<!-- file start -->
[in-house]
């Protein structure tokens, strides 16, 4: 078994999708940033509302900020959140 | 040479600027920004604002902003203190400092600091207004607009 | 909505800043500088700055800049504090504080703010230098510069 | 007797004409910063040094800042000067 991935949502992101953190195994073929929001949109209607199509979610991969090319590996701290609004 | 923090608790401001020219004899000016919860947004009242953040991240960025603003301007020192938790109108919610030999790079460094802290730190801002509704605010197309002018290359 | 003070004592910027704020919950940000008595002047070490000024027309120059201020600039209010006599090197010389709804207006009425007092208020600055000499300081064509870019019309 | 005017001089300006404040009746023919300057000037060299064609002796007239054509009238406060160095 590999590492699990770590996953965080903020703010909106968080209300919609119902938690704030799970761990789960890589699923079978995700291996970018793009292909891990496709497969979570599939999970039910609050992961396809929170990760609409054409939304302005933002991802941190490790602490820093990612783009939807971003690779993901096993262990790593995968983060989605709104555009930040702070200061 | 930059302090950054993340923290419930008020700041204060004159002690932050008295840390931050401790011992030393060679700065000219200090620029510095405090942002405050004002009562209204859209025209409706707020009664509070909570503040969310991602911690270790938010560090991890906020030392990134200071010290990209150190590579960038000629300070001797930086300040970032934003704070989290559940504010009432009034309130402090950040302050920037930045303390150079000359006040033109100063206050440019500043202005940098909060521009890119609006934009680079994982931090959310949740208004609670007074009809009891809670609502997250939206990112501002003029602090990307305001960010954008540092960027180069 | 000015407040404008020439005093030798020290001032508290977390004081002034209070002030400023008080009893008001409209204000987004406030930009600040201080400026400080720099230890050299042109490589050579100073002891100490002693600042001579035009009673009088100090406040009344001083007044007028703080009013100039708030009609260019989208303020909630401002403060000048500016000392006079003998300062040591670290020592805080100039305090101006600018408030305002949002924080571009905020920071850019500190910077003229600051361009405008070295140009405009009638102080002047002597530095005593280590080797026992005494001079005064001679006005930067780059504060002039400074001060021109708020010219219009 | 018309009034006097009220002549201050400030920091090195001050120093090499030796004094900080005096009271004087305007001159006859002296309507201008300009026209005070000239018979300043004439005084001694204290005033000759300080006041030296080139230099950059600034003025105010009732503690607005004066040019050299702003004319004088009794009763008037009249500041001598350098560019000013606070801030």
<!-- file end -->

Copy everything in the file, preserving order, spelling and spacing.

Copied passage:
[in-house]
């Protein structure tokens, strides 16, 4: 078994999708940033509302900020959140 | 040479600027920004604002902003203190400092600091207004607009 | 909505800043500088700055800049504090504080703010230098510069 | 007797004409910063040094800042000067 991935949502992101953190195994073929929001949109209607199509979610991969090319590996701290609004 | 923090608790401001020219004899000016919860947004009242953040991240960025603003301007020192938790109108919610030999790079460094802290730190801002509704605010197309002018290359 | 003070004592910027704020919950940000008595002047070490000024027309120059201020600039209010006599090197010389709804207006009425007092208020600055000499300081064509870019019309 | 005017001089300006404040009746023919300057000037060299064609002796007239054509009238406060160095 590999590492699990770590996953965080903020703010909106968080209300919609119902938690704030799970761990789960890589699923079978995700291996970018793009292909891990496709497969979570599939999970039910609050992961396809929170990760609409054409939304302005933002991802941190490790602490820093990612783009939807971003690779993901096993262990790593995968983060989605709104555009930040702070200061 | 930059302090950054993340923290419930008020700041204060004159002690932050008295840390931050401790011992030393060679700065000219200090620029510095405090942002405050004002009562209204859209025209409706707020009664509070909570503040969310991602911690270790938010560090991890906020030392990134200071010290990209150190590579960038000629300070001797930086300040970032934003704070989290559940504010009432009034309130402090950040302050920037930045303390150079000359006040033109100063206050440019500043202005940098909060521009890119609006934009680079994982931090959310949740208004609670007074009809009891809670609502997250939206990112501002003029602090990307305001960010954008540092960027180069 | 000015407040404008020439005093030798020290001032508290977390004081002034209070002030400023008080009893008001409209204000987004406030930009600040201080400026400080720099230890050299042109490589050579100073002891100490002693600042001579035009009673009088100090406040009344001083007044007028703080009013100039708030009609260019989208303020909630401002403060000048500016000392006079003998300062040591670290020592805080100039305090101006600018408030305002949002924080571009905020920071850019500190910077003229600051361009405008070295140009405009009638102080002047002597530095005593280590080797026992005494001079005064001679006005930067780059504060002039400074001060021109708020010219219009 | 018309009034006097009220002549201050400030920091090195001050120093090499030796004094900080005096009271004087305007001159006859002296309507201008300009026209005070000239018979300043004439005084001694204290005033000759300080006041030296080139230099950059600034003025105010009732503690607005004066040019050299702003004319004088009794009763008037009249500041001598350098560019000013606070801030």